Ahhh – group projects – either you love ’em or you hate ’em. Where do you stand?
If you love them, great! If you hate them, you better learn to love them because many courses, even online ones, require a group project. Group projects are important, and can be very helpful in your learning. You may need to work in groups for different projects at work too, so here are some tips for having a successful group project.
Find a Team You Can Work With
Sometimes this won’t be possible because your teams will be assigned for you, but if you can, try to choose people you’ve worked well within the past. If this is your first group project, then try to find group members who have a different set of skills than you do. That way, you can share the responsibilities of the project with others who have knowledge in areas that you may be lacking. It’s important to have a group where some members’ strengths outweigh the weaknesses of other members – this is how you learn from your teammates.
Don’t Be the Weak Link
Everyone knows who these people are, and nobody wants to be one. It’s important to not be the “slacker” of your group. Not only could this affect your grade, it also isn’t fair to your teammates who have put in extra work to pick up your slack.
What do you do if you are the one picking up the slack for someone else in your group? If it happens a few times, it is worth sending an email to make sure that your teammate understands the importance of the project. If it continues to happen, the entire group should have a discussion to fix the problem. If the problem persists, then you may have to bite the bullet and do more than your share of the project. Your team can talk to the professor and let them know the situation and that you’ve tried to fix it on your own. Typically, this will negatively affect the grade of your teammate that chose to not participate and you will get the grade you deserve for the project.
Set a Schedule
Group projects can be particularly difficult for online students because you may have teammates in a different time zone, or even a different country. My best advice is for each group member to send out an email to everyone with days and times that work best to “meet.” Then, pick one- or two-hour time frames each week, depending on how intensive your project is and how much time you have to complete the project. For these meetings, you can set up a teleconference or video conference with Skype or another similar product. Outside of those weekly meetings, your team can rely on email to share your thoughts or progress on the project.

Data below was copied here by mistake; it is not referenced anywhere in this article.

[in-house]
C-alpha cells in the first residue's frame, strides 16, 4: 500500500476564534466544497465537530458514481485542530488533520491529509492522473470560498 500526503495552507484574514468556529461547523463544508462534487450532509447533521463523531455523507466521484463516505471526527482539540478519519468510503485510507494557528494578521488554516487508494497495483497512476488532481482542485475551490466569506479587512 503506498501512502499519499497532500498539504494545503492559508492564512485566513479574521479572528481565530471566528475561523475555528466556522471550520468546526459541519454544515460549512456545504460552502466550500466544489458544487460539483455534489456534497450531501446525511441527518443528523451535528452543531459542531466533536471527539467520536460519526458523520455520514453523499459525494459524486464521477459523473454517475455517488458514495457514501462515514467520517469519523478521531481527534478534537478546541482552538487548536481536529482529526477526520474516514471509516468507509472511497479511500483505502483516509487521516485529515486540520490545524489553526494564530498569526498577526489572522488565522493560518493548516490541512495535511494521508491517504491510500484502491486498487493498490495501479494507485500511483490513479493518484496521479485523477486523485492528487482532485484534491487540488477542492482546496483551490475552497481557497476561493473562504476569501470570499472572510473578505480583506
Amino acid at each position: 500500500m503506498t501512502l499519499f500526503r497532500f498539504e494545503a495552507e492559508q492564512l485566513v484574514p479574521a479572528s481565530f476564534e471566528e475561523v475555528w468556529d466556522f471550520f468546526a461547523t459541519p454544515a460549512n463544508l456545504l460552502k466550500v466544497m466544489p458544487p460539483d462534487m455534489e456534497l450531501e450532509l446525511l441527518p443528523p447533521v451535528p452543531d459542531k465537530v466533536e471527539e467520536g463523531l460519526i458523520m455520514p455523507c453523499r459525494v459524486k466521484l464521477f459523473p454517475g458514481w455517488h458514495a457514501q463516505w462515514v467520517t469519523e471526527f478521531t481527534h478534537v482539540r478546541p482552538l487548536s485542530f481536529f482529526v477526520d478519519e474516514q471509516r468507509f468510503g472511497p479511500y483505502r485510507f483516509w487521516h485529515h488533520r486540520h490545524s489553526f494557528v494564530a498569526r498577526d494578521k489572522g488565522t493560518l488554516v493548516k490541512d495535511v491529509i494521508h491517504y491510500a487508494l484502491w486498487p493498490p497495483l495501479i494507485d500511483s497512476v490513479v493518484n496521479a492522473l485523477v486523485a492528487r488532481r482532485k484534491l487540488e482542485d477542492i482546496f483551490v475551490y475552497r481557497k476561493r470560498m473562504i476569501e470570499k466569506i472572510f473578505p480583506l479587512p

Break It Down
In your first meeting, you should discuss the different steps of the project and determine the best way to break it down into smaller pieces. Decide whose skills best fit which portion of the project and assign deadlines for when each person will have their section done. If one individual’s portion must be done first, make sure that time frame works for them.
It may also be easier to work in a smaller group within the group on certain sections. If you have six people in your group, you may break down further into teams of two or three to tackle pieces of the project – if you could benefit from more than one mind. A good way to make this split is either by skill set or by available times that you both have in common.
Make Your Final Touches
Make sure if it is a presentation or a paper, that you edit the final product. Not only will you want to look for grammar and spelling, but if five people wrote different sections, you’ll want to make sure there are good transitions between the multiple parts and that there is a consistent flow throughout. If you decide to have the whole group edit it – I caution you – make sure you send it to one person at a time to ensure all edits are reflected. Another option is to use Google Docs to edit so that different people can edit the same document without having to resend it to the team.
Don’t worry – you will make it through your next group project, I’m sure of it. It may be a struggle at times, but I guess what doesn’t kill you makes you stronger, right? You may have a great experience and begin to love group projects, or you may learn some things to make your next project go smoother. Good luck, and let us know what your previous group projects have taught you!